Examples of IPERION HS projects at our laboratory

Collaboration with the Library of Congress (Washington, DC, USA), where we are conducting a study of the properties of 50 paper samples from 1800-1990 to better understand the processes of decomposition.

Collaboration with the Munch Museum (Oslo, Norway), to research the materials in six of Munch’s paintings and to study the materials left in the artist’s studio.

Collaboration with the University of St Andrews, Scotland, on the investigation and understanding of Andean knotted cords (khipu). Project coordinator Lucrezia Milillo.

Khipus are colourful knotted cords used as writing in the Andes for fourteen centuries before, during and after the Inka Empire. Our Lab will be involved in characterisation of inorganic and organic components to reveal information about the lignin in the Agavoideae fibres in contrast to the cotton fibres. The spectroscopic imaging investigation of the cross sections of the (suspected) Agavoideae fibres will add significantly to the characterisation of these previously unstudied fibres. FTIR, Raman, and Surface Enhanced Raman Spectroscopy (SERS), will be utilised to obtain information about colouring complexes, in particular the inorganic auxiliaries and the organic dyes.

Photo by Beatrice Törnros / Världskulturmuseerna

Photo by Beatrice Törnros / Världskulturmuseerna

At ZVKDS (IPCHS), from 5th to 9th of September, an IPERION HS Transnational Access (TNA) was performed and dedicated to the study of khipus (project: “Meaningful materials in the khipu code: a multi-modal analysis”), which are colourful knotted cords used as writng in the Andes.

More on decoding khipus through science:

Lucrezia Millilo from University of St. Andrews, Group Leader, and Marei Hacke from Heritage Laboratory, Visby (Sweeden) visited Macromocular Heritage Lab (FIXLAB) in Ljubljana with the aim to expand the understanding of Andean khipus on the basis of scientific investigation of material composition.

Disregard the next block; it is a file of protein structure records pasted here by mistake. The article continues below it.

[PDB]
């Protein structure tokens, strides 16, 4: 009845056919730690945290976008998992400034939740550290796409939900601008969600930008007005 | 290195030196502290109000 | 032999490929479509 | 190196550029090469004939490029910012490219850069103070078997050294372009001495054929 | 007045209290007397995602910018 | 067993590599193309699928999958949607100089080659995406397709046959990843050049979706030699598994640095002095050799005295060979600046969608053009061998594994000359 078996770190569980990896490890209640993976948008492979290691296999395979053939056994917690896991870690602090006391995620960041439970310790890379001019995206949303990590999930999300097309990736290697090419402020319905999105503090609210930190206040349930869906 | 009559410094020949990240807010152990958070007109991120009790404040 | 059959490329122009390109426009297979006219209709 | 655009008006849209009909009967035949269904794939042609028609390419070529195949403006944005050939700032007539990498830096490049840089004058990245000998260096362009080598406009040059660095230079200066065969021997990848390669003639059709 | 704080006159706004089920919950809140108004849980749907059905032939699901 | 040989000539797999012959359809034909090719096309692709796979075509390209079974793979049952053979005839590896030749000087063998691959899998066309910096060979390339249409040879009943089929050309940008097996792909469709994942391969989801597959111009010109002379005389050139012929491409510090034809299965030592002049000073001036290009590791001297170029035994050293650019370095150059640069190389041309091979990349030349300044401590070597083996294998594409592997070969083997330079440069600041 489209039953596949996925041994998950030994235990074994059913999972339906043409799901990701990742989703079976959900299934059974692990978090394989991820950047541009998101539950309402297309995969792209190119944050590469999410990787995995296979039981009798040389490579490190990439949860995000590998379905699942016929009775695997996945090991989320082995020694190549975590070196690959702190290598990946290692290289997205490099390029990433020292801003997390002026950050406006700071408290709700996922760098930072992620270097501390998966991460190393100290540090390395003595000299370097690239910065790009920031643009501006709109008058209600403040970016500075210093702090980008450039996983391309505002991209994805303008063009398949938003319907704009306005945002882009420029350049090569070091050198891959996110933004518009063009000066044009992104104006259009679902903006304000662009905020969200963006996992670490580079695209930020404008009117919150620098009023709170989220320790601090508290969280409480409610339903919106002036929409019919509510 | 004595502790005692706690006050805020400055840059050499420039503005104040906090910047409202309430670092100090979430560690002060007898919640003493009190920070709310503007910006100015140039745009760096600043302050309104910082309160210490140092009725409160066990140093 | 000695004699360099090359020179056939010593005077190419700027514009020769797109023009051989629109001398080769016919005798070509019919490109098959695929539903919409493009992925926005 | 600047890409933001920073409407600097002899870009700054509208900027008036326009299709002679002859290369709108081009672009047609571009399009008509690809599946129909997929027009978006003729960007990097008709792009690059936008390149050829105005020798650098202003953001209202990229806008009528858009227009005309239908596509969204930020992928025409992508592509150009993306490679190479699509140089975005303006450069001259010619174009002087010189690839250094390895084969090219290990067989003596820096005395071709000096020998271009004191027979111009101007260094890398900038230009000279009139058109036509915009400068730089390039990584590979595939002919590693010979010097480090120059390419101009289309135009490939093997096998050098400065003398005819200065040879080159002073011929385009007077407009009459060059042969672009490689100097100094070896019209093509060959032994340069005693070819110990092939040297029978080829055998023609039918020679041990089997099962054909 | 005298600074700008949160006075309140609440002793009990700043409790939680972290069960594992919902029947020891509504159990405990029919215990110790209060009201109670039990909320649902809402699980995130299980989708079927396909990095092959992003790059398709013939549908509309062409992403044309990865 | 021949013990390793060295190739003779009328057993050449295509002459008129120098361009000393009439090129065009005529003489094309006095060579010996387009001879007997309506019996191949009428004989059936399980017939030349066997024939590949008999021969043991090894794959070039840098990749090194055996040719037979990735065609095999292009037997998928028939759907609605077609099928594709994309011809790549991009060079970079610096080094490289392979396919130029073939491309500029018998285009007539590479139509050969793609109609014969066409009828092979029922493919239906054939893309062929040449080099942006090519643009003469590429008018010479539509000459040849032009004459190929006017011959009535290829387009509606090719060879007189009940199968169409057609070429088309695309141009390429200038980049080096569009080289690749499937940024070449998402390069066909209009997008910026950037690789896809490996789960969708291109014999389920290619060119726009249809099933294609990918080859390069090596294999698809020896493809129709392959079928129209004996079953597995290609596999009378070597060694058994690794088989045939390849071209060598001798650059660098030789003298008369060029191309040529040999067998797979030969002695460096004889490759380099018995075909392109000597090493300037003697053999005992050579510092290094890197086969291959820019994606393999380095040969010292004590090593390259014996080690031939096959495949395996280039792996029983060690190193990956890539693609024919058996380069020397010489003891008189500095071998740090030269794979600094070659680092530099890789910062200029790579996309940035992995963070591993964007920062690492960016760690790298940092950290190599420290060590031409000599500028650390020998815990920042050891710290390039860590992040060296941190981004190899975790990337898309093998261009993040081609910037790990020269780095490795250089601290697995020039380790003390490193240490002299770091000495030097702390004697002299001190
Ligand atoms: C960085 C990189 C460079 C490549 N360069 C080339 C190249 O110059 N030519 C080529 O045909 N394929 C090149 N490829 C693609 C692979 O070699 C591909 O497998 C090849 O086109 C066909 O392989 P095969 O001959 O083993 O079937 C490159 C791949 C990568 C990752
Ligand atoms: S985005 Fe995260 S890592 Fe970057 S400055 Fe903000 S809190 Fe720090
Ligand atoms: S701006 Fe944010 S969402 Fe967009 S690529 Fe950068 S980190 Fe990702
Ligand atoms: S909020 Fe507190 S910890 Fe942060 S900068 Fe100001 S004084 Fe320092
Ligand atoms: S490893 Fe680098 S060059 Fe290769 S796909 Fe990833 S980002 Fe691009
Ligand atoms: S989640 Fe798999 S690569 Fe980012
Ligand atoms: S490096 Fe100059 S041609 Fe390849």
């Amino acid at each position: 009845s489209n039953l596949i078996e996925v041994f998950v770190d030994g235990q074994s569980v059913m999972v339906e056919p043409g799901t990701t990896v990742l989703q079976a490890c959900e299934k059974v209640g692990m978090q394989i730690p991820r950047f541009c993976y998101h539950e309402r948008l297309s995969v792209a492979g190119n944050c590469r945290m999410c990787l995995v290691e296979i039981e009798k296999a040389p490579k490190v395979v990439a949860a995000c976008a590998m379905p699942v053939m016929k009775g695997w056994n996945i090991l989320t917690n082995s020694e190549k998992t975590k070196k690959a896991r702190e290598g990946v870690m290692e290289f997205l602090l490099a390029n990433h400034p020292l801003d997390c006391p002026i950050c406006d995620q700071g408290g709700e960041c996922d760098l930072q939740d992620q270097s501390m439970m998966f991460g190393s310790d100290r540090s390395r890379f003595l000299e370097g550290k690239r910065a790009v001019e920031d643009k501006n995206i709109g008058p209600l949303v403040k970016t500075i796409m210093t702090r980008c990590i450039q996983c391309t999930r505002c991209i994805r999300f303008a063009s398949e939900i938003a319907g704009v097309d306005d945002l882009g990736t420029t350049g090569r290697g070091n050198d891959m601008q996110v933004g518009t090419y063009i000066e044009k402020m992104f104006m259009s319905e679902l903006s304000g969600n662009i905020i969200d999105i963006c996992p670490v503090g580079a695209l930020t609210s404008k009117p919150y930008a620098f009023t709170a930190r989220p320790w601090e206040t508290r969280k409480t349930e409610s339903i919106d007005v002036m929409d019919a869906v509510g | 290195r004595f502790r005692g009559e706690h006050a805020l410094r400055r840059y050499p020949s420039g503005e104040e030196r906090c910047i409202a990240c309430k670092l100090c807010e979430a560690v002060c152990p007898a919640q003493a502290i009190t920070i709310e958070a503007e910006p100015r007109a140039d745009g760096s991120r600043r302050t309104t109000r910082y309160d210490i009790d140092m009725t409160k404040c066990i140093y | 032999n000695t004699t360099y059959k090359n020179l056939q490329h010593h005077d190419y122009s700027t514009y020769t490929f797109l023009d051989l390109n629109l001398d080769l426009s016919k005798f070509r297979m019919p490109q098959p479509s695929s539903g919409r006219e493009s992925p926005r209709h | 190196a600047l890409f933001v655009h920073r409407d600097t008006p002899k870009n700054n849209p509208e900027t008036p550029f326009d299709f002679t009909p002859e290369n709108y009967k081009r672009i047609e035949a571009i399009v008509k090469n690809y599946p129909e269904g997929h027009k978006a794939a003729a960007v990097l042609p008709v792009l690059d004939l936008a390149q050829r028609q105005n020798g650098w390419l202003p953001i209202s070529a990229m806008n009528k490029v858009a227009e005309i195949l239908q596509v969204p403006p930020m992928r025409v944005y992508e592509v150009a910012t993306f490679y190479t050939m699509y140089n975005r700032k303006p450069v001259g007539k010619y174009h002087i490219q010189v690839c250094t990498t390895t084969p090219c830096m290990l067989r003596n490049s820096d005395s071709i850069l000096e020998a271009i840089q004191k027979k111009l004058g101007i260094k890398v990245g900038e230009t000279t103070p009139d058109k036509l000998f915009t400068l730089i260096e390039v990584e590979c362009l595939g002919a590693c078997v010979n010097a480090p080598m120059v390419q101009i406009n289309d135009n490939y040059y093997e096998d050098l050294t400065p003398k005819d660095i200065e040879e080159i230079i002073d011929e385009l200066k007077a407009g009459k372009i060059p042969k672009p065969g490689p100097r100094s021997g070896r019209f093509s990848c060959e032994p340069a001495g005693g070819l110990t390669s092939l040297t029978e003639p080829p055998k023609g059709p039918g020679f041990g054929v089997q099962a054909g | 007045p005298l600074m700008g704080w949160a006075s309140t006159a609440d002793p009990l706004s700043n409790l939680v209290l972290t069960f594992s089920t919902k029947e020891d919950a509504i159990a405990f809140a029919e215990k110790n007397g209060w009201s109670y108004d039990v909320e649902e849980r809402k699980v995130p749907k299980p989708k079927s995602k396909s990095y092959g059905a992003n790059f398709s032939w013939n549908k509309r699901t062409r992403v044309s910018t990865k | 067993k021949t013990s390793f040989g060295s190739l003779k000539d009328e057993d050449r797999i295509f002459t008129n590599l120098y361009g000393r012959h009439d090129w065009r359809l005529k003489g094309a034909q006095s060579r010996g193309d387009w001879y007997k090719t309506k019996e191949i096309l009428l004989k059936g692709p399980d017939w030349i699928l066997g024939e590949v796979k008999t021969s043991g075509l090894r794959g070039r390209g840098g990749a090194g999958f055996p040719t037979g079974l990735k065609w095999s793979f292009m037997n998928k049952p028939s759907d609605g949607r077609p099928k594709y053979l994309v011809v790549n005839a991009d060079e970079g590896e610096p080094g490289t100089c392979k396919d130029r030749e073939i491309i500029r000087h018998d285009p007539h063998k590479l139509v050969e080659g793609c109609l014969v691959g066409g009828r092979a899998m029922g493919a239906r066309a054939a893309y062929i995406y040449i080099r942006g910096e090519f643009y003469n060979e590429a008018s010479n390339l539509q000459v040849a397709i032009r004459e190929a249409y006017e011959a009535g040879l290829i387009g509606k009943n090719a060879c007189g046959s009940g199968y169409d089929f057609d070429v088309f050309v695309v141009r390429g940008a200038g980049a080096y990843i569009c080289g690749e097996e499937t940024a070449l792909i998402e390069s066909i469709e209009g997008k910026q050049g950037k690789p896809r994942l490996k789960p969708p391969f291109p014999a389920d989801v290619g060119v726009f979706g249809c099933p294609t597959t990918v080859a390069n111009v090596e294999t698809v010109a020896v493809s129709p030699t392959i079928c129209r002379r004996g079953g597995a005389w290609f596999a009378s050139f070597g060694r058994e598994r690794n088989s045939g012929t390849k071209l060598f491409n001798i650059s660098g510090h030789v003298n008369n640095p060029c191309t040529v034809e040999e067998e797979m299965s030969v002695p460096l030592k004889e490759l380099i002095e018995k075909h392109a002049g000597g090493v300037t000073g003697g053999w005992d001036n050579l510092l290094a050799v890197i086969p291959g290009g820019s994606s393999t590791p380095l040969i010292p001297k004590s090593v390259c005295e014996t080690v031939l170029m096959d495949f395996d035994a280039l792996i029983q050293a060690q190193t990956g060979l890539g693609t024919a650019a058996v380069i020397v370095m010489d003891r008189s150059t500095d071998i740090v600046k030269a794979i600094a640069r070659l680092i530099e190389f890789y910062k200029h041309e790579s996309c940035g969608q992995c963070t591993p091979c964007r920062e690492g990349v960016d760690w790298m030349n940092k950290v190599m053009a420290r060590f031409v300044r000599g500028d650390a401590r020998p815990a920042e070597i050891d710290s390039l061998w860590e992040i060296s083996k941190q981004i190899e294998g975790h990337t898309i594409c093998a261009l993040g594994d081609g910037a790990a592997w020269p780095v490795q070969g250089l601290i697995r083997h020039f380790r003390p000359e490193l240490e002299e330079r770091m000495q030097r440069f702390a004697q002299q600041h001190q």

For this purpose, different analytical techniques were used; infrared spectroscopy for the study of different fibres (e.g. Agavoideae, cotton fibres), and FT-Raman, Raman and SERS (Surface-Enhanced Raman Spectroscopy) for the study of colouring materials.

           

             

The project has already gained access to other laboratories across Europe and we hope that additional information obtained in our Lab will unravel some knots and lead to more in-depth understanding of khipus.

More about the project here.

Collaboration with the Mask Museum, Belgium; project coordinator Aline Huybrechts.

REMIXIS project focuses on the analysis of a pre-Columbian mask held in the collections of the Mask Museum (Binche, Belgium). Our Lab will be involved in characterisation of the green tesserae located on the forehead, the nose and under the ocular cavities of the mask by micro Raman spectroscopy to provide molecular analysis of the minerals (possibly turquoises). Furthermore, micro FTIR will be used to characterise the adhesive layer, containing organic components.

Photo by Olivier Desart for the Mask Museum

Collaboration with the University of Antwerp, Belgium, on the chemical analysis of decorative laminates. Group leader An Jacquemain.

From 3rd to 6th of May 2022, an IPERION HS Transnational Access through Macromolecular Heritage Laboratory at ZVKDS was conducted and dedicated to the study of historical decorative laminates. An Jacquemain from University of Antwerp, user group leader, applied for the access to the FIXLAB available at Macromolecular Heritage Laboratory with the project IDeLA (Identification of decorative laminates).

The main purpose of this project (access) was to gain additional information on material-technical insights and thus to historical context of decorative laminates on the basis of chemical analysis. For this reason, several historical samples (From different sample-catalogues and museum samples, spanning a period from 1953 until 1993) were subjected to the study with Infrared (mapping, imaging), FT-Raman and dispersive Raman spectroscopy.

Samples (except 1) were embedded in the polyester resin and polished. The cross-sections of the samples were then characterised in order to obtain results on the material composition of the layers. Several different materials such as synthetic pigments, cellulose, melamine-formaldehyde were found.

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